HC wants prison rules to be revisited

In a significant order, the Madurai Bench of the Madras High Court has asked the State to revisit the eligibility and non-eligibility rules for open prisons under the Tamil Nadu Prison Rules, 1983, in order to include women and the third gender as eligible for open prisons.

A Division Bench of Justices M.M. Sundresh and N. Sathish Kumar directed the Additional Director General of Police (Prisons) to revisit rule 796 (eligibility) and rule 797 (non-eligibility) of the State Prison Rules. Observing that there could not be any bias on the basis of gender, the court said it found no logic in the exclusion of women from the eligibility criteria.

It further said any classification of prisoners would directly hit equality before law guaranteed by the Constitution.

The court also refused to accept the submission of the Prisons department, which in its status report said women were excluded in view of safety and security. It said the main aim of establishing open prisons was to facilitate training for inmates in the field of agriculture/ horticulture.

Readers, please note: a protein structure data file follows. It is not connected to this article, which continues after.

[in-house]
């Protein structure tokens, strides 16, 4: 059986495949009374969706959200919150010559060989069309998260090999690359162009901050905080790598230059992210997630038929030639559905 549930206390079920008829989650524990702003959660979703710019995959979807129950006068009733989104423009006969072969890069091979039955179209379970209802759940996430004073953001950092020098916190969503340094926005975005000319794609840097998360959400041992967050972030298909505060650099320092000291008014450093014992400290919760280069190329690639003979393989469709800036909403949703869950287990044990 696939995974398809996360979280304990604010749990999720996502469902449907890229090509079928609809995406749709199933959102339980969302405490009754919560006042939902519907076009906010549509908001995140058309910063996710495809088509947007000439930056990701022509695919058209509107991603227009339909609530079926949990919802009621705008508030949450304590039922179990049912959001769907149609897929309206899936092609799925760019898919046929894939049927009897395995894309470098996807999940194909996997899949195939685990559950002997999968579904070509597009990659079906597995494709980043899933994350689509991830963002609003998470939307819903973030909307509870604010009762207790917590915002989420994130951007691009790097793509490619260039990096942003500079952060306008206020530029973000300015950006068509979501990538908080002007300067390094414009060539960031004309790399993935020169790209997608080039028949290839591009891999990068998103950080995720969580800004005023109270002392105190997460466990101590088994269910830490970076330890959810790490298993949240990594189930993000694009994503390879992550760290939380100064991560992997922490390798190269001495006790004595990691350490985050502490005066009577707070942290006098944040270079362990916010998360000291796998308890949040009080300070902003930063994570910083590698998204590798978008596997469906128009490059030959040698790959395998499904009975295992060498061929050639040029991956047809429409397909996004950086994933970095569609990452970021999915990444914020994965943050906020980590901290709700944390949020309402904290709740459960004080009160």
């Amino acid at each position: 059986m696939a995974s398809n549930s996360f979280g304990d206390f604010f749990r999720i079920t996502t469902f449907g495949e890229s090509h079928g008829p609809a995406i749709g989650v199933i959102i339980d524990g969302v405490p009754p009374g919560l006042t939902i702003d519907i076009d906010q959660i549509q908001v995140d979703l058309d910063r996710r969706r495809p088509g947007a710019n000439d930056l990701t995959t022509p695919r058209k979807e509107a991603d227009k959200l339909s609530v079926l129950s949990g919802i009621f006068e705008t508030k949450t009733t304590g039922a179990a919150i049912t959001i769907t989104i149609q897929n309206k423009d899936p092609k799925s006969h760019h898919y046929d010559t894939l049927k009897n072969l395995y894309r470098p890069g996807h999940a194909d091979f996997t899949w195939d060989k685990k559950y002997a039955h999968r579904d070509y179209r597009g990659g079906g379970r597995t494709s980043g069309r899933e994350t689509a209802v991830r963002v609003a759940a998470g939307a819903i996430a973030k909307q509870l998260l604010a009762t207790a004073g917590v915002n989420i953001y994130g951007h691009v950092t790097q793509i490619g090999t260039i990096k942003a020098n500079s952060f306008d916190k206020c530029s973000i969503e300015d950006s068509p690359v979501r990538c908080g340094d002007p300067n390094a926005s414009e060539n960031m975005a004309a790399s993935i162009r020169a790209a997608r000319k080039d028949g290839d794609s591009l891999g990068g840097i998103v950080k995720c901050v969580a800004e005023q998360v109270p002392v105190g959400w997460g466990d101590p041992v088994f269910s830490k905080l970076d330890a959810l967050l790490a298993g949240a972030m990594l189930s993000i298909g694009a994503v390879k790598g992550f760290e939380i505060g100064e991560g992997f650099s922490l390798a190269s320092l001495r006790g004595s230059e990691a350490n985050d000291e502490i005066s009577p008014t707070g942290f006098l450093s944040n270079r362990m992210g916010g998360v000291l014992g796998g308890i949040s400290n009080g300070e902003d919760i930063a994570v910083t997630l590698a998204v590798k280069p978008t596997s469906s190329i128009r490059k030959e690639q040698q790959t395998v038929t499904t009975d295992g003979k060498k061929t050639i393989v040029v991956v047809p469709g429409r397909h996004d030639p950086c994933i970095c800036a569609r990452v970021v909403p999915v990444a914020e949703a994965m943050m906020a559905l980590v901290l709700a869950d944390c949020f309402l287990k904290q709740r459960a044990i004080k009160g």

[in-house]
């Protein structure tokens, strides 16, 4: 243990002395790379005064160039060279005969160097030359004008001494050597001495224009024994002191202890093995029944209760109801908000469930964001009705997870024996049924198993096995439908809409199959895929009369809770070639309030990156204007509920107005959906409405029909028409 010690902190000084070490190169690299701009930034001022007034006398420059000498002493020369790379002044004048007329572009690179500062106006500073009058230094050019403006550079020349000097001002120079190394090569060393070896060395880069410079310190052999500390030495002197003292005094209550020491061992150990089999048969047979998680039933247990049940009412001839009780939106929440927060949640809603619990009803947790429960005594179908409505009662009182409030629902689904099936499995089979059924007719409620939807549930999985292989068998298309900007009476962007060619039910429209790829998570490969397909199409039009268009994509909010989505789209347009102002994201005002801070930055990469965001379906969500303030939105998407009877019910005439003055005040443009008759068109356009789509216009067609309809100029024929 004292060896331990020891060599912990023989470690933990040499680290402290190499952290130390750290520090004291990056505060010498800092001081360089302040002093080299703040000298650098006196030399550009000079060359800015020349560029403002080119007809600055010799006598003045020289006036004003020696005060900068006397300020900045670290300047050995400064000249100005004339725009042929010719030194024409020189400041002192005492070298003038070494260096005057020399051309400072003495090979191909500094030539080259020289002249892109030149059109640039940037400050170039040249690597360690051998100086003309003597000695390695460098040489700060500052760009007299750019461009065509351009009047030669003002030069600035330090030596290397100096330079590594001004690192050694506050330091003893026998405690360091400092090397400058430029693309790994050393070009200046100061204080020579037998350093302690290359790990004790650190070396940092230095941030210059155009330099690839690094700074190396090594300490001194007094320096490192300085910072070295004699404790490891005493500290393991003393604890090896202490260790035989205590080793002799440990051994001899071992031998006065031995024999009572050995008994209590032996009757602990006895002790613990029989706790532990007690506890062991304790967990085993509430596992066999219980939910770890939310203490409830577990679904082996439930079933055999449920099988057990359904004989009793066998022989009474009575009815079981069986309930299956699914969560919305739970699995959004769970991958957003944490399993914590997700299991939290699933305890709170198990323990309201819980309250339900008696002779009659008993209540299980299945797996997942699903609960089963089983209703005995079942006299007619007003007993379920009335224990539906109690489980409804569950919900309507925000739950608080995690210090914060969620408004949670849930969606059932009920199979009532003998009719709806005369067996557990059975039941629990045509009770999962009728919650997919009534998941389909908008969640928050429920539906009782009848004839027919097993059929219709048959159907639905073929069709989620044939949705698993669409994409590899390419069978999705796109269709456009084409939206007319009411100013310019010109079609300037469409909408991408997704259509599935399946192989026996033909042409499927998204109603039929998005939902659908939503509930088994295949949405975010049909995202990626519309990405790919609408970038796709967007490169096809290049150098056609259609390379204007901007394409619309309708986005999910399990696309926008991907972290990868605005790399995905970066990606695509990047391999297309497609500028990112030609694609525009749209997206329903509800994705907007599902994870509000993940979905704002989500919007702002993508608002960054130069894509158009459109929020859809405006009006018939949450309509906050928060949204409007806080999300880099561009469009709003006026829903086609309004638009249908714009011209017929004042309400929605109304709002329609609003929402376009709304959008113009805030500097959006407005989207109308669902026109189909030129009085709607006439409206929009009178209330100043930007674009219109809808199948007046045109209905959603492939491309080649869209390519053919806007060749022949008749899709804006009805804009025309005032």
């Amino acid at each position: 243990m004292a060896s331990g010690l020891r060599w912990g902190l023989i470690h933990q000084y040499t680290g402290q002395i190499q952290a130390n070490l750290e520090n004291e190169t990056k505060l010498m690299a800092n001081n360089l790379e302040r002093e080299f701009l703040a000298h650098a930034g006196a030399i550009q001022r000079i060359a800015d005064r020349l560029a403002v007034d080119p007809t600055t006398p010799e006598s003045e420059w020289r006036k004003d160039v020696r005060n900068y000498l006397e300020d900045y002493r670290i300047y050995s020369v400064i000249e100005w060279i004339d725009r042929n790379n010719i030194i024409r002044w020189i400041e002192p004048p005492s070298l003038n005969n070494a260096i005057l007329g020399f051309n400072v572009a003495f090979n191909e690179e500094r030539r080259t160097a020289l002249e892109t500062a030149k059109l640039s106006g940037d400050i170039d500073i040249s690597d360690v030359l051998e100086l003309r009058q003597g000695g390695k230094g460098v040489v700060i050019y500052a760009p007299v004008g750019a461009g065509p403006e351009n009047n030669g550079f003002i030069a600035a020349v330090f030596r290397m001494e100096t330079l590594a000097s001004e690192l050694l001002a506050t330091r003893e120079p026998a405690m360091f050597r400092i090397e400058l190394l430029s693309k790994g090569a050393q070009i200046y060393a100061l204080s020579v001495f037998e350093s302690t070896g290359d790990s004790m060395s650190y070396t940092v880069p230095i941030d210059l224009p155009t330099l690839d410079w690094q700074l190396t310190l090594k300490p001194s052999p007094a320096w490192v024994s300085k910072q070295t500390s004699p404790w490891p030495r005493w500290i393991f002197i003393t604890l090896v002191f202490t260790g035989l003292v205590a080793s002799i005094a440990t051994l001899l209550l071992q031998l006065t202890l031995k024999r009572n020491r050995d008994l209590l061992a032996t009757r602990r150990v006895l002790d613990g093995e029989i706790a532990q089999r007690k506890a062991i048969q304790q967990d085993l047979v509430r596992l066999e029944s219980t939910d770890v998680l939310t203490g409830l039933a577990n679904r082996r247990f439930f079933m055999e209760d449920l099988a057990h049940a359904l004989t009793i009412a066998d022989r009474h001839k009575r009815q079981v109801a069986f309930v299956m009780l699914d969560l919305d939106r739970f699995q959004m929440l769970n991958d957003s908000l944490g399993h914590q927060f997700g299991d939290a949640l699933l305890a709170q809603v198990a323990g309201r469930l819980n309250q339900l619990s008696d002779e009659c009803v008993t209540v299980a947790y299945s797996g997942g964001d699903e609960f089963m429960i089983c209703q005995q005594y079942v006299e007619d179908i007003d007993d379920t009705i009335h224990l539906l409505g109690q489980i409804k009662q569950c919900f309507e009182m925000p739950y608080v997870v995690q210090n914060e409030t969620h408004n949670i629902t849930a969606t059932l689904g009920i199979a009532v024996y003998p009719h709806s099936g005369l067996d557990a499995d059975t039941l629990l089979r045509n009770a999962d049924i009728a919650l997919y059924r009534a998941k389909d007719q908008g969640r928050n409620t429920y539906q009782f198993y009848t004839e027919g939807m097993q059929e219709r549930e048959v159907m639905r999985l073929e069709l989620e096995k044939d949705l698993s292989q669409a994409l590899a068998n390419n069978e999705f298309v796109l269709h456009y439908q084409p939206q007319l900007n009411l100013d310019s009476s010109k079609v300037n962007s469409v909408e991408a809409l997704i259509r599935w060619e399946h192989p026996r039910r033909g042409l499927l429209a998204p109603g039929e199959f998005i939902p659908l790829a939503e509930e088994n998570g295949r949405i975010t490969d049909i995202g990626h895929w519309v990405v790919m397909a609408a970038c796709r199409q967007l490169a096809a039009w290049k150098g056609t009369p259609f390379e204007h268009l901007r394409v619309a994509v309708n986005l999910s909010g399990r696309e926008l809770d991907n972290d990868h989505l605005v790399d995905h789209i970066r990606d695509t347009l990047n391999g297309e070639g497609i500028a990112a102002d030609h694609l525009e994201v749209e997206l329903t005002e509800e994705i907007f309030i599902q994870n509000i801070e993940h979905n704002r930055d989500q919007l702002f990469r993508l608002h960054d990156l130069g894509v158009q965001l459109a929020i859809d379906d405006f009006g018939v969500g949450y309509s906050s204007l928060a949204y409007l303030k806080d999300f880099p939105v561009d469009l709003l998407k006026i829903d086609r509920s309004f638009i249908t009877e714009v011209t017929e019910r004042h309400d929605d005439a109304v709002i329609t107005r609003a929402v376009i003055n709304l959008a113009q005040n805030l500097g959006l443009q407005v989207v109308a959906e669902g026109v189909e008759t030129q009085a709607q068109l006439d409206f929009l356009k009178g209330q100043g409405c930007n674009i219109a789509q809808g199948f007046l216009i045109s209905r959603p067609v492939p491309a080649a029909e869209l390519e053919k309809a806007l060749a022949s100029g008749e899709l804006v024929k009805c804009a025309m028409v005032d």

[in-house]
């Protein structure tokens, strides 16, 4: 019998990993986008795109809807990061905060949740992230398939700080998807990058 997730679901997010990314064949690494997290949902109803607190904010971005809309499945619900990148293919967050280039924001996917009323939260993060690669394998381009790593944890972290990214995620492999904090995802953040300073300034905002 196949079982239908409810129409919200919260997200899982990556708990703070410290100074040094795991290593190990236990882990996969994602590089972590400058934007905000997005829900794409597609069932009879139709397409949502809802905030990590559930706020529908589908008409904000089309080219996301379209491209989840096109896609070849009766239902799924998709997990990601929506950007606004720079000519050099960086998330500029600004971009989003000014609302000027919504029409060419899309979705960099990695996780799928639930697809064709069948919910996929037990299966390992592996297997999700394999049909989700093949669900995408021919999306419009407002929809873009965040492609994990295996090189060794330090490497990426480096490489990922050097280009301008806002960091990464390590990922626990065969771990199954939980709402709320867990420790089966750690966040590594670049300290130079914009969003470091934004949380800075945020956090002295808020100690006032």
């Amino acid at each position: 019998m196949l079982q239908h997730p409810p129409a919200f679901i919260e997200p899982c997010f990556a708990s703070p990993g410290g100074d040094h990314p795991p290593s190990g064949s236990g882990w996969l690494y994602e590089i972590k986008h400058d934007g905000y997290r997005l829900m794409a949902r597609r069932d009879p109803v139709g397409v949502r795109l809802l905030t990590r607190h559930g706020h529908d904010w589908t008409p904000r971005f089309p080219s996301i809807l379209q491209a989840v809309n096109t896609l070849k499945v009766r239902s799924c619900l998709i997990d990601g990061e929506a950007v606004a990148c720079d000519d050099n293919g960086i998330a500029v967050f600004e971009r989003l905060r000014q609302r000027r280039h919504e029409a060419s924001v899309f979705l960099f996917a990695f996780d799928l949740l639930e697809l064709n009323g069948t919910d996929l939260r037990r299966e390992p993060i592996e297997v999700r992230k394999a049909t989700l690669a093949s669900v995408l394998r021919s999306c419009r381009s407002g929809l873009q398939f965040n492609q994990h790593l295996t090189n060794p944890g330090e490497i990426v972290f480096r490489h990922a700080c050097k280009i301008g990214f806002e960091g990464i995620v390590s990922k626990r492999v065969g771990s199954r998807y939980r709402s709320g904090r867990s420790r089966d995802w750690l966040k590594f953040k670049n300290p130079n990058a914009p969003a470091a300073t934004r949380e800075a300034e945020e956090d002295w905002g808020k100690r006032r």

As the strength of convicted women prisoners was limited and there was lack of space in the special prisons, establishing open prison for women would entail huge expenditure. Therefore, for rehabilitation, women prisoners were trained in tailoring, embroidery, tape making, twisted thread, bandage making and sanitary napkin making, it added.

The Bench directed the Prisons department to add to the eligibility list those placed under the non-eligibility list and that Rule 797 could be scrapped.

Asking the department to work towards achieving this end within 12 weeks, the court directed the registry to post the case thereafter.

The court was hearing a public interest litigation petition, seeking open prisons for women.

The petitioner, K.R. Raja of Madurai, said open air prisons were productive in not only reducing idleness, but also in keeping prisoners physically and mentally fit, thereby easing their integration with society. Advocate R. Alagumani, representing the petitioner, pointed out that States like Maharashtra, Delhi and Kerala had open prisons for women.

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